Gloria Brown thought God had answered all her prayers.
In 1997, Brown was a single mom and social worker living in Jacksonville, Florida, and trying to get ahead. She’d owned her own home and a small rental property but money was still tight. So Brown had been praying for God’s help to make ends meet. Then she got an offer she could not refuse from her friends, Robin and Jerry Colombo.
Jerry said he could get his hands on a million-dollar winning game piece in the McDonald’s Monopoly promotion. He told her he couldn’t claim it but would give it to Brown if she agreed to split the winnings.
“I thought to myself that it was a blessing that came knocking at my door,” Brown said in the HBO documentary “McMillions.”
That blessing, however, soon turned into a curse.
Her winning ticket had been stolen.
And her friends were part of a wide-ranging scam, headed by Jerome “Jerry” Jacobson, who was head of security at Simon Marketing, the company that ran the Monopoly game and other promotions for McDonald’s. For more than a decade, he’d been stealing high-value games pieces – like the million-dollar winner that Brown claimed — and then doling them out to fake winners through a network of recruiters and taking a share of the winnings.
Eventually, Brown and more than 50 others were convicted for their part in a criminal conspiracy that netted more than $24 million over 12 years.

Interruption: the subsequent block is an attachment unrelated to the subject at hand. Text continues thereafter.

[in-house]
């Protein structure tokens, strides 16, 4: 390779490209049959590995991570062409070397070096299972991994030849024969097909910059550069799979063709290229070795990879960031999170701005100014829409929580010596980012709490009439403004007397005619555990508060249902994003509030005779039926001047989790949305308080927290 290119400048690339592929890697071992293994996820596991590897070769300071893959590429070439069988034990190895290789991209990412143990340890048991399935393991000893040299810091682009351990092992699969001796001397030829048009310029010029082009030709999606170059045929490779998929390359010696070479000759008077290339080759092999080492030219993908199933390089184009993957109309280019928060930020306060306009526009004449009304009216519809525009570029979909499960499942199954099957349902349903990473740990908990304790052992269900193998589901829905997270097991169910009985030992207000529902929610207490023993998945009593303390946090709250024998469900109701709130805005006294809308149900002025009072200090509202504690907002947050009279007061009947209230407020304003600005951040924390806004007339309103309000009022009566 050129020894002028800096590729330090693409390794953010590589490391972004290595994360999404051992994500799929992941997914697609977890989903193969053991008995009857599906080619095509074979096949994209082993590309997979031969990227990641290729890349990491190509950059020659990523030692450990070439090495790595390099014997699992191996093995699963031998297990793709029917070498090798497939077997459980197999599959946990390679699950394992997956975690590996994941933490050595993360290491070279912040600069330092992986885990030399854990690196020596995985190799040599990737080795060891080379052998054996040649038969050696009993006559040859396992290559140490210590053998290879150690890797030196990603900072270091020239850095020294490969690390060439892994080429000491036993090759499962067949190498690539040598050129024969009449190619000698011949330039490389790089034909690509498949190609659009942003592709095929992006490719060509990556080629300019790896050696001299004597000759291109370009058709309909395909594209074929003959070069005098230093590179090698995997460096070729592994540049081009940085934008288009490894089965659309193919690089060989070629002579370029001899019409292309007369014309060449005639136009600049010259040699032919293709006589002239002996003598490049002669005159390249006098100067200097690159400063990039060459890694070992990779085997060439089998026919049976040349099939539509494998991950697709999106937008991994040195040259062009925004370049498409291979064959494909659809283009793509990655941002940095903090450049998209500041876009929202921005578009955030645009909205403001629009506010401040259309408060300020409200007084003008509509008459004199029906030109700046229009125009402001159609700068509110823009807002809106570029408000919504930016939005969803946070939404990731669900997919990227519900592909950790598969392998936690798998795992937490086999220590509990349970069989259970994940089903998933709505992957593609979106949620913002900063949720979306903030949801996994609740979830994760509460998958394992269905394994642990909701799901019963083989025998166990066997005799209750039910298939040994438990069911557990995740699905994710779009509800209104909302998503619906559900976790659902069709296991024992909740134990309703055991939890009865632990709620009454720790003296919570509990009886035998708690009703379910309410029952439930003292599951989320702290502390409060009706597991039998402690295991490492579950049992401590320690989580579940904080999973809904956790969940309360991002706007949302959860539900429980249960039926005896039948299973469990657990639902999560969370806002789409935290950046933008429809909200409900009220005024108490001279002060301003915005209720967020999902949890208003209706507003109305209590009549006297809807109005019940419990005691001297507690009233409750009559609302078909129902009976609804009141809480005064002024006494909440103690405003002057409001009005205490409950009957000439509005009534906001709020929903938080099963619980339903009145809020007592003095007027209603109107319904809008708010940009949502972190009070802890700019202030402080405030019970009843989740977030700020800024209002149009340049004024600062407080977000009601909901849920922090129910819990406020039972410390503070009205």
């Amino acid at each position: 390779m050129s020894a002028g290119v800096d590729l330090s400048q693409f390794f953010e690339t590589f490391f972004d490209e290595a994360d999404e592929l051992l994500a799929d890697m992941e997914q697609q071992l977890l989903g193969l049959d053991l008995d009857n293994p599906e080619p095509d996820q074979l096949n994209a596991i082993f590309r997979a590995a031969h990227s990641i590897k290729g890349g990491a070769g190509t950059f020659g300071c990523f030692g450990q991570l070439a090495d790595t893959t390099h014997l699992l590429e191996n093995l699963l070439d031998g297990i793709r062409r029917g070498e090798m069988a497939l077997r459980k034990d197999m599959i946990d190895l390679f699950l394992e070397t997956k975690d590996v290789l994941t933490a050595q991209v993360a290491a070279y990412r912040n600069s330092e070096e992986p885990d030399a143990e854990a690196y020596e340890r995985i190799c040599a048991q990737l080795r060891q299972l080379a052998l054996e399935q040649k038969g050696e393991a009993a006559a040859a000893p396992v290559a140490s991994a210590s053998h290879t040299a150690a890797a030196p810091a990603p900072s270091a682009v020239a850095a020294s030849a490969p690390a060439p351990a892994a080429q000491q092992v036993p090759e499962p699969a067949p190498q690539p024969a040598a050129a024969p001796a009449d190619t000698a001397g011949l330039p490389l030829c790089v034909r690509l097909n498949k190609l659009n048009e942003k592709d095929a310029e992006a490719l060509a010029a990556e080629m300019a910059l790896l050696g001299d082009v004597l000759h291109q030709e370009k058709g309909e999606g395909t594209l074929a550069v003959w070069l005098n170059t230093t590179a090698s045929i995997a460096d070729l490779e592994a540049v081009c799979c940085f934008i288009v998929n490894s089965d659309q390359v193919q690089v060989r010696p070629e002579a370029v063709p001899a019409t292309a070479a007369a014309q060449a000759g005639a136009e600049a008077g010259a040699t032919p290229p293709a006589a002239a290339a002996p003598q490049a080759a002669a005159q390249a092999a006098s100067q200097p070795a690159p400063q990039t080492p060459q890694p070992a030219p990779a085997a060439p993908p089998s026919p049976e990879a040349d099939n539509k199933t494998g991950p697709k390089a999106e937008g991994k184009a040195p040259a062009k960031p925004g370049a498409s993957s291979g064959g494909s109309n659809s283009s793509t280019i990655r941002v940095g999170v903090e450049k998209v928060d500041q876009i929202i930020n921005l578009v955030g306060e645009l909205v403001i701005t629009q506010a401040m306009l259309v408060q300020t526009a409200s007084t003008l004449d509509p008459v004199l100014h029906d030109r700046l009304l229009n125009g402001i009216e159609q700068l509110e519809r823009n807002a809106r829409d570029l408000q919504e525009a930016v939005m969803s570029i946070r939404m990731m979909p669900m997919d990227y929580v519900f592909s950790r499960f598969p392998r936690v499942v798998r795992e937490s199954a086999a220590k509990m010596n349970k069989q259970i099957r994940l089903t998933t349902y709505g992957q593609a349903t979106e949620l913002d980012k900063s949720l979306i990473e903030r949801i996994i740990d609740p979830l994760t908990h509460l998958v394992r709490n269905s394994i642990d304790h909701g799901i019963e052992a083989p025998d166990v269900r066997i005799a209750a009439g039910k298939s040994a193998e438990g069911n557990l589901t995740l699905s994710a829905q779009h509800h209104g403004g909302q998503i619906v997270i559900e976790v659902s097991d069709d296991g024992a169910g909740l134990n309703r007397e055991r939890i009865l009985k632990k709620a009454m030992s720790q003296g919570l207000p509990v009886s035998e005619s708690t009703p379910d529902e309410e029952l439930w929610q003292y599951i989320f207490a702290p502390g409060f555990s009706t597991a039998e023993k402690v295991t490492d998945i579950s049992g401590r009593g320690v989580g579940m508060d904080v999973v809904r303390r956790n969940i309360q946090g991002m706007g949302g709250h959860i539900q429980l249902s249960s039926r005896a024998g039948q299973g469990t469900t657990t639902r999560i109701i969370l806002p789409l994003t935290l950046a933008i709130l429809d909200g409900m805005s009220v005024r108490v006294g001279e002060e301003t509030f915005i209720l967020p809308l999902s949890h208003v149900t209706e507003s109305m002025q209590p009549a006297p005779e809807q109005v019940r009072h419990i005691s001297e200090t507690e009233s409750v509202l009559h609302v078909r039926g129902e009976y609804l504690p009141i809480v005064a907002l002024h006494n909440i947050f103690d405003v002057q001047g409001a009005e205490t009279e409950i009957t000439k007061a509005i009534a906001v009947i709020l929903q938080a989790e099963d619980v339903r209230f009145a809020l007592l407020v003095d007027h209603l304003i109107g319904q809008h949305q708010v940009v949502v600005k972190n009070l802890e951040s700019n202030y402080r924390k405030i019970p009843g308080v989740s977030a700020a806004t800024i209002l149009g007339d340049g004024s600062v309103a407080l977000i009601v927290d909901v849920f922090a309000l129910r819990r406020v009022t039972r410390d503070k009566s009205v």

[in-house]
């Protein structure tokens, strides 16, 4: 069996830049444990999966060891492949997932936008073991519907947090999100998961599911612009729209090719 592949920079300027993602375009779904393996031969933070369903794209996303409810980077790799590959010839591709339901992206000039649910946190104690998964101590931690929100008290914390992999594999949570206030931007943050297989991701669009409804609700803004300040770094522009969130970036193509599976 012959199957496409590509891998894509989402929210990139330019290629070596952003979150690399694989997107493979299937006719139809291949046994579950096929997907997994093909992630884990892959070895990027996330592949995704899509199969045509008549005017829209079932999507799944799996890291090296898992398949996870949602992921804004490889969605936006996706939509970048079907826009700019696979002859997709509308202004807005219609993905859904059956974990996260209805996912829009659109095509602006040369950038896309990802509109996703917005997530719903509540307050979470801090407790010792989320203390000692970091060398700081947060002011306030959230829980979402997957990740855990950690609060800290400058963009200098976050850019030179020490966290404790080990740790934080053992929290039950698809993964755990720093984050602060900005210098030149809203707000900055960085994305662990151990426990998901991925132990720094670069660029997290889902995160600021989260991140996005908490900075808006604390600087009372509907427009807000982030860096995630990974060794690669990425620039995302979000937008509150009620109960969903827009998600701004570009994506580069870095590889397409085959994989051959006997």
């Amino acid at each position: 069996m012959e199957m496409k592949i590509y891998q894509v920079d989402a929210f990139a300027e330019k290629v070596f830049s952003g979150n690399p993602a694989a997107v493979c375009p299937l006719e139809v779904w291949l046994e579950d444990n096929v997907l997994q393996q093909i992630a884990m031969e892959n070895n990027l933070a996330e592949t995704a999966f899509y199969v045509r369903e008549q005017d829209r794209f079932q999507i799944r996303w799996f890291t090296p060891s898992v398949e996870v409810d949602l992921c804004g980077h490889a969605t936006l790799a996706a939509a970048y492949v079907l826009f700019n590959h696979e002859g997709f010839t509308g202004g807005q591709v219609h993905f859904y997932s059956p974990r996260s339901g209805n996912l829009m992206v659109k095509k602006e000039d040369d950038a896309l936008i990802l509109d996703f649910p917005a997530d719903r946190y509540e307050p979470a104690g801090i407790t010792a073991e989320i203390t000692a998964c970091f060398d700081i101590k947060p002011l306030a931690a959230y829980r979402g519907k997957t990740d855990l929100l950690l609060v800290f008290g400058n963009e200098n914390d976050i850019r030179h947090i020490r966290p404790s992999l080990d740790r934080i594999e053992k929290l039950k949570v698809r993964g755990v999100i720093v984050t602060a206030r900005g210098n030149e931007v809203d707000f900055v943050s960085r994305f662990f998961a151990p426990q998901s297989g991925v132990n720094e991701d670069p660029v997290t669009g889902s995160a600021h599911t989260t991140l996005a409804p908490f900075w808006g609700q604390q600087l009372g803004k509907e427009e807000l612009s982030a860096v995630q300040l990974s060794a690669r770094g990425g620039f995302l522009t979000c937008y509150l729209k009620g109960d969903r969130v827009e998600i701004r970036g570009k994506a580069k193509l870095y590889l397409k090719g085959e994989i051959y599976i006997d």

Brown’s story is featured in “McMillions,” a documentary series that premiered earlier this year on HBO. The six-part series also features Mark Devereaux, a former federal prosecutor who oversaw the case; Marvin Braun, whose brother-in-law, Jacobson, masterminded the conspiracy; and George Chandler, a South Carolina businessman who was roped into the conspiracy by his former foster father.
The documentary is part true-crime drama and part morality tale, spiced with a generous helping of religion and redemption, and topped with the surprising twist of a strip club turned church.
Brian Lazarte, who co-directed the series with his friend James Lee Hernandez, told Religion News Service that the Monopoly conspiracy, which went to trial in September 2001, just before 9/11, has often been seen as a “victimless crime.”
McDonald’s didn’t lose money due to the fraud, he said. And after all, someone had to win.
But greed, he said, ruined the lives of hundreds of people, including Jacobson’s co-workers at Simon Marketing. Once the fraud was discovered, the company lost the McDonald’s account and many others and was forced to close. At least one of Simon Marketing’s major vendors went out of business as well.
At the time, however, most of the fake winners didn’t think they were committing a serious crime, Lazarte said.
“If you ask them today, did they know that they were doing something wrong?” he said, “they’d say yes. But they felt that it was either justified or not as bad as it was going to end up becoming. We felt like there was a great lesson in that reality.”
Most people, he added, if they had a chance to win a million dollars without hurting anyone, might be tempted.
“We are not perfect beings,” said Lazarte. “That’s one of the central themes of the series — how we all are flawed and we can all be sucked into something like this.”
Co-director James Lee Hernandez said he first learned about the story of the McDonald’s conspiracy from an article online. He later filed a Freedom of Information Act request to get more information from the federal government.